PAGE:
The UK government is to relax the regulation of gene-edited crops to enable commercial growing in England.
The plants will be tested and evaluated in the same manner as conventional new varieties.
The changes are possible because the UK is no longer bound by the strictest regulations in the world imposed by the European Union.
The Scottish, Welsh, and Northern Irish governments will be able to choose whether to accept or reject the changes.
Environment Secretary George Eustice stated that he would collaborate closely with farming and environmental groups to help grow plants that are more resilient to climate change.
“Gene editing has the potential to make use of nature’s genetic resources. It is a tool that has the potential to assist us in addressing some of the most difficult challenges we face.”
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Gene-edited (GE) crops have much simpler genetic changes than genetically modified (GM) crops. GM crops frequently involve the addition of extra genes, sometimes from entirely different species, and, in some cases, the insertion of DNA from animals.
Gene-edited crops, on the other hand, frequently have genes snipped out of them, producing new varieties within months that could have been produced by traditional cross-breeding but over a longer period of time.
Scientists believe that gene editing can be used to create more nutritious and productive fruits, vegetables, and cereals, as well as hardier varieties that can withstand the extreme weather caused by climate change.
Regulations in the European Union require that gene-edited crops be treated the same as genetically modified crops.
These rules require a series of field trials over a number of years, as well as extensive food safety tests.
The final hurdle is for member states to vote on whether or not to approve a new variety.
Because biotech companies regard this approach as too onerous and costly, no genetically modified crops are developed in the European Union.
The Westminster government’s strategy begins with separating the laws that govern GE and GM crops.
As a first step, legislation will be passed later this year that will eliminate the need for scientists to apply for a permit to conduct open-air trials of a gene-edited crop that could have been produced through traditional cross-breeding.
At the moment, the approvals process can take up to two months and cost thousands of pounds.
The more significant change will occur next year, when legislation will be introduced to allow simple gene-edited crops to be regulated in the same way as any new commercial variety.
The government is considering what measures, such as labelling and traceability, would be necessary to maintain consumer choice.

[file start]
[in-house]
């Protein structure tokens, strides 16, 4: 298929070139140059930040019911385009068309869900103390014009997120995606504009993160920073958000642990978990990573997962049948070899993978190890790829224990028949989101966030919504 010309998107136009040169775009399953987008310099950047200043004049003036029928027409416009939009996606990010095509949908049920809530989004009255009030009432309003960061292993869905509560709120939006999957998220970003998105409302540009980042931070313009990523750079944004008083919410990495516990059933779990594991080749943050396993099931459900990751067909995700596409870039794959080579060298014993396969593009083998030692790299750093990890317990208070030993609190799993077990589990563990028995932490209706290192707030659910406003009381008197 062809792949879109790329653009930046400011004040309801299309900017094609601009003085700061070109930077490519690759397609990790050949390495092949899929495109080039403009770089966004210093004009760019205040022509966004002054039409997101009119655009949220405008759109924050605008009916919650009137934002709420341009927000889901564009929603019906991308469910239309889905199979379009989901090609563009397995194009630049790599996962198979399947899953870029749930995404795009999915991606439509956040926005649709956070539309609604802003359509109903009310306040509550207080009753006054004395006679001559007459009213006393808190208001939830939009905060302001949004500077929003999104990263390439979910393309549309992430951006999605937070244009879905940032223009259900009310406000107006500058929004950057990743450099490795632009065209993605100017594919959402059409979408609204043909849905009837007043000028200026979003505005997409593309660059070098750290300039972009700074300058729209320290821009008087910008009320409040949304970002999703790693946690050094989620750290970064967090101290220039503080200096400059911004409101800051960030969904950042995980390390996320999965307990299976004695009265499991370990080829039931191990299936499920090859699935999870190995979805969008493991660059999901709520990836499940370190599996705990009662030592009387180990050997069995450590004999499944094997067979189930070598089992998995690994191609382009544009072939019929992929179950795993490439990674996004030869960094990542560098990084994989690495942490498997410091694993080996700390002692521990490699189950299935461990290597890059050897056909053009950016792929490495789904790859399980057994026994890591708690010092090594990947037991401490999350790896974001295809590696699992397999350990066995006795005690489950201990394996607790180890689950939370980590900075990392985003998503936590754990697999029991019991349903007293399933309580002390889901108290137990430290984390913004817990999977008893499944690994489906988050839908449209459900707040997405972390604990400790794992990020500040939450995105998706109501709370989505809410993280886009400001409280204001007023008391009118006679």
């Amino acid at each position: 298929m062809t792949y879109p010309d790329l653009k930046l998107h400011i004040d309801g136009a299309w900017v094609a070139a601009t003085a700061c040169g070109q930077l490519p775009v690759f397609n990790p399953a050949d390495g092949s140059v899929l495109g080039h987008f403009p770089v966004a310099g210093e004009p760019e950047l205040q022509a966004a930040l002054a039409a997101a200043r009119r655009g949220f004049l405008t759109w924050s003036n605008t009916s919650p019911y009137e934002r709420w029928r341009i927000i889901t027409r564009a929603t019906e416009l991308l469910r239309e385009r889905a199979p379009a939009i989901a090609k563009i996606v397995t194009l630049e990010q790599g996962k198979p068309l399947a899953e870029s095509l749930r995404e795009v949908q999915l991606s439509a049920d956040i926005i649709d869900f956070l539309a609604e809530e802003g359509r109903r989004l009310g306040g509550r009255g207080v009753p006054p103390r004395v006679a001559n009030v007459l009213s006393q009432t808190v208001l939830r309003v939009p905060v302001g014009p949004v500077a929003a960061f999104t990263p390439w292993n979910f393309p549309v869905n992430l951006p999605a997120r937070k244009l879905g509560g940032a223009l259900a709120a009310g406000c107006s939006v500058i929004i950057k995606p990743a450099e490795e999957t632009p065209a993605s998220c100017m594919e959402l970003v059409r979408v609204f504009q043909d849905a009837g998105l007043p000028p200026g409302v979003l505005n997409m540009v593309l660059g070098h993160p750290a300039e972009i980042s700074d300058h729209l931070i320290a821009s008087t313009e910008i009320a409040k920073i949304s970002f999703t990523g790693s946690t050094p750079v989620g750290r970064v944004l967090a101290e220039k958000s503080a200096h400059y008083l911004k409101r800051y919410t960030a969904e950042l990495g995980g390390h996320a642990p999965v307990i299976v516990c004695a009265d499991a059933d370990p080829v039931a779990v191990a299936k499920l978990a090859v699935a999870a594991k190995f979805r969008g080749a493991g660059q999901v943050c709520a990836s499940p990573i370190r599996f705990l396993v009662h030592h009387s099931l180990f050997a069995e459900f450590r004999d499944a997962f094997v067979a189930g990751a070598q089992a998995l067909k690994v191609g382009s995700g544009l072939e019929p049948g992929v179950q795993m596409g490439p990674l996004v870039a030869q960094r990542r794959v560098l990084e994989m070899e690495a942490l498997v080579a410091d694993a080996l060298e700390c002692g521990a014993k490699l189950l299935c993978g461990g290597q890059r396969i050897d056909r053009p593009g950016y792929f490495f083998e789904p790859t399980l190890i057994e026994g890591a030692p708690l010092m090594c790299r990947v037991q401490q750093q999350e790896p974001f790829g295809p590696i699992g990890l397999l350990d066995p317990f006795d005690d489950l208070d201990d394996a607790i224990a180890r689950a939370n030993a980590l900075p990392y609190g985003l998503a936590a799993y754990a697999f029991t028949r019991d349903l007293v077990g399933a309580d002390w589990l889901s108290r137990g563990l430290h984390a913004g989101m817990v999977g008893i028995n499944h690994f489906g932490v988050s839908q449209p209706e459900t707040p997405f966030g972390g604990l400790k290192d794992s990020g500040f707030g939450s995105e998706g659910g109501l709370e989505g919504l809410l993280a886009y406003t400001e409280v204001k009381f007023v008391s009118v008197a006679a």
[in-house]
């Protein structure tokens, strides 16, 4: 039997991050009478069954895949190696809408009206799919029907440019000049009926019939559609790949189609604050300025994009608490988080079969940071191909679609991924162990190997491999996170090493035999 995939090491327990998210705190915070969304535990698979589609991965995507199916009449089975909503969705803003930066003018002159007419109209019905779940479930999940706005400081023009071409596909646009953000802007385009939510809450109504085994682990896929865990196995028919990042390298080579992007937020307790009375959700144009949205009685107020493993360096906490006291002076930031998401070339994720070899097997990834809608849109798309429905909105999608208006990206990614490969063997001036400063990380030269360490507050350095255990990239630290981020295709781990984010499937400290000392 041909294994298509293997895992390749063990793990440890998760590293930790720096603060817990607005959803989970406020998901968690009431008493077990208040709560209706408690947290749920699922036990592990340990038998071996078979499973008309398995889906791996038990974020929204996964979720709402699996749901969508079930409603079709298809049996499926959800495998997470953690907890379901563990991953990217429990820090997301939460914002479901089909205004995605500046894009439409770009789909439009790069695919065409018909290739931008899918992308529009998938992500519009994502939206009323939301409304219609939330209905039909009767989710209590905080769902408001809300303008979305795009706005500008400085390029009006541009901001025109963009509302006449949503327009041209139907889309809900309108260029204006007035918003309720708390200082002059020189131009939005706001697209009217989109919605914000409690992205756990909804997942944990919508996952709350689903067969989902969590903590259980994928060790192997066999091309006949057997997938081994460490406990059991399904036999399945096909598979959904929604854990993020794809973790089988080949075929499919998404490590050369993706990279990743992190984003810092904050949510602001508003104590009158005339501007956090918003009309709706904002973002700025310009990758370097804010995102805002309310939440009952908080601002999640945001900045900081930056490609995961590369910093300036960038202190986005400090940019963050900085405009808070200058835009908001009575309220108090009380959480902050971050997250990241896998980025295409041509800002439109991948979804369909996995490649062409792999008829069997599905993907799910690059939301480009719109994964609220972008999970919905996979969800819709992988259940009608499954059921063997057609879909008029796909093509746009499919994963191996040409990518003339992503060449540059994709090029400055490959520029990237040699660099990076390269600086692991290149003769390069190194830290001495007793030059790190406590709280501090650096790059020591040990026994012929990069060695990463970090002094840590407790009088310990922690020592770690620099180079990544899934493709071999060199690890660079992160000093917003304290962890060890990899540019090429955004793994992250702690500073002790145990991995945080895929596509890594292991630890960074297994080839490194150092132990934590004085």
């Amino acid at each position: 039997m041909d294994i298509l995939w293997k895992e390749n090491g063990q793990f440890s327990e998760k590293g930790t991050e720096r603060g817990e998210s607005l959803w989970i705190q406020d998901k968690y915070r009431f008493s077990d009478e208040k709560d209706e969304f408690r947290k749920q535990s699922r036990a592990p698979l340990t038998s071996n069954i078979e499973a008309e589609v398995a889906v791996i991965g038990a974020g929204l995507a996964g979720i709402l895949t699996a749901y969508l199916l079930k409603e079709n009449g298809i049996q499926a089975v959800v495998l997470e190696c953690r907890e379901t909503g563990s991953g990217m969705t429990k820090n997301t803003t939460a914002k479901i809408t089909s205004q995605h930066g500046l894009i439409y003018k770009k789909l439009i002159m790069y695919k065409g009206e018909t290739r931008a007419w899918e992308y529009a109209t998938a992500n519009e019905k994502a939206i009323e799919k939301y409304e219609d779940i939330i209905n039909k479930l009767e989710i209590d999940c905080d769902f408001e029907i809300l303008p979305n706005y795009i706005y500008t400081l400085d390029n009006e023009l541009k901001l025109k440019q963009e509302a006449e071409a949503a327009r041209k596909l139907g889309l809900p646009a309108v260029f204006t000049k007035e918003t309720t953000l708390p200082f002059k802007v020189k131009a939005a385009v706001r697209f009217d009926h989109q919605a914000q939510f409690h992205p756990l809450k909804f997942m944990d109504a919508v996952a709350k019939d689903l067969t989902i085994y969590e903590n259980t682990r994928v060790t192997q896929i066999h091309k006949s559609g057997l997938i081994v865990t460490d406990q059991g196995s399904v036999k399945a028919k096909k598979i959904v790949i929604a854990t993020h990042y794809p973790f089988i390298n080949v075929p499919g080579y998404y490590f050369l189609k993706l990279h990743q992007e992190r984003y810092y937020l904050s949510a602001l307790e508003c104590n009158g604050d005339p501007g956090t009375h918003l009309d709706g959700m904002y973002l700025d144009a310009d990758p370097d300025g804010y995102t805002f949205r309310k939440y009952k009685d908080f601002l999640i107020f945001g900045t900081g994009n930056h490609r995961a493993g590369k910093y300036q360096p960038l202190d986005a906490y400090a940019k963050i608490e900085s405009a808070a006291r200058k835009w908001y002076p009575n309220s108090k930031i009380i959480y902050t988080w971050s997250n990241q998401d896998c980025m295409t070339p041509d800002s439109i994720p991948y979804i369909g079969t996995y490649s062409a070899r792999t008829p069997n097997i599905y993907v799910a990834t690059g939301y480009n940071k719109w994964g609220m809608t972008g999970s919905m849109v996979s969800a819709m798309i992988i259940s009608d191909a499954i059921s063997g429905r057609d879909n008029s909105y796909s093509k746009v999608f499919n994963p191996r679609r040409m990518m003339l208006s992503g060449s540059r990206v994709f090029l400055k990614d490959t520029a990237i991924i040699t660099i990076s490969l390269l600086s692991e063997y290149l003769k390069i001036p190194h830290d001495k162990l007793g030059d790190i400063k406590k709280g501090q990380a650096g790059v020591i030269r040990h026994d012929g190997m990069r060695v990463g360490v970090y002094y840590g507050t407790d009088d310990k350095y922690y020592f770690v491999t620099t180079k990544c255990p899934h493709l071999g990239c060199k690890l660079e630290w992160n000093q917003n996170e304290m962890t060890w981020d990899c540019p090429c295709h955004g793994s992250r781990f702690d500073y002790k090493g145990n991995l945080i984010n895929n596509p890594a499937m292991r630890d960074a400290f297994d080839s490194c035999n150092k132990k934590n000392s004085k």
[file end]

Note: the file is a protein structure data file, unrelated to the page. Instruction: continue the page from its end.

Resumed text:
In the long run, ministers will review England’s regulatory approach to all genetically modified organisms. This includes modifications that may permit the commercial development and farming of gene-edited and genetically modified animals. Such animals can be bred to be more productive, resistant to certain diseases, and even more tolerant of hot weather.
Many scientists in the field have reacted positively to the news.
Prof Helen Sang is a researcher at The Roslin Institute in Edinburgh, where scientists have created gene-edited pigs that are resistant to a type of lung disease.
“Wednesday’s announcement is a first step toward removing unnecessary and unscientific regulatory barriers to the use of precise and targeted advanced breeding techniques that allow us to make specific genetic changes,” she said.
“Adopting a more proportionate and enabling regulatory approach will increase opportunities for international research collaboration, inward investment, and technology-based exports, providing a significant boost to UK science.”
Dr Helen Wallace of the campaign Group Genewatch, on the other hand, described the changes as a “weakening of standards meant to protect human health and the environment.”
“People will not be duped. Genetically modified organisms (GMOs) are genetically modified organisms (GMOs). They can have unintended consequences whether they are made using new or old techniques.
“For more than 40 years, GM crops that can withstand climate change have been promised but never delivered. 90% of today’s GM crops are engineered to withstand blanket spraying with weedkillers that are toxic to butterflies and frogs. New gene-edited crops will be no different, causing the same environmental issues.”
The government, according to Liz O’Neill, director of GM Freeze, “wants to trade the safety net of proper public protections for a high-tech free-for-all.”
“This announcement is described as a response to Defra’s consultation on genetic technology regulation. However, no information has been provided about what George Eustice actually learned from the exercise.
“The consultation submissions received by GM Freeze raised a wide range of concerns about Defra’s proposals to dismantle GM safeguards, but this announcement suggests the minister isn’t listening.”